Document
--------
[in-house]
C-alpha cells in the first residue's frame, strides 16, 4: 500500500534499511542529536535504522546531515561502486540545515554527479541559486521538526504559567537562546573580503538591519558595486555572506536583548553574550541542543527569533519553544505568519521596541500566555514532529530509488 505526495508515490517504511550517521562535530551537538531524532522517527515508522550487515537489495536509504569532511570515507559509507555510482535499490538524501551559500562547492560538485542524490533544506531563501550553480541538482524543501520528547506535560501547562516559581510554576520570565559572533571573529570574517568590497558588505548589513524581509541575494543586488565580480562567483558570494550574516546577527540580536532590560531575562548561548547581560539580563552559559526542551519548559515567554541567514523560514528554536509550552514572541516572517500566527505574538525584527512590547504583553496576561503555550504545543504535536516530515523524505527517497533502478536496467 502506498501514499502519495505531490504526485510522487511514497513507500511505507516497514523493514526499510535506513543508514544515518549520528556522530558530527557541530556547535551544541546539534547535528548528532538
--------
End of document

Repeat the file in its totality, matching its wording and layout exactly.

[in-house]
C-alpha cells in the first residue's frame, strides 16, 4: 500500500534499511542529536535504522546531515561502486540545515554527479541559486521538526504559567537562546573580503538591519558595486555572506536583548553574550541542543527569533519553544505568519521596541500566555514532529530509488 505526495508515490517504511550517521562535530551537538531524532522517527515508522550487515537489495536509504569532511570515507559509507555510482535499490538524501551559500562547492560538485542524490533544506531563501550553480541538482524543501520528547506535560501547562516559581510554576520570565559572533571573529570574517568590497558588505548589513524581509541575494543586488565580480562567483558570494550574516546577527540580536532590560531575562548561548547581560539580563552559559526542551519548559515567554541567514523560514528554536509550552514572541516572517500566527505574538525584527512590547504583553496576561503555550504545543504535536516530515523524505527517497533502478536496467 502506498501514499502519495505531490504526485510522487511514497513507500511505507516497514523493514526499510535506513543508514544515518549520528556522530558530527557541530556547535551544541546539534547535528548528532538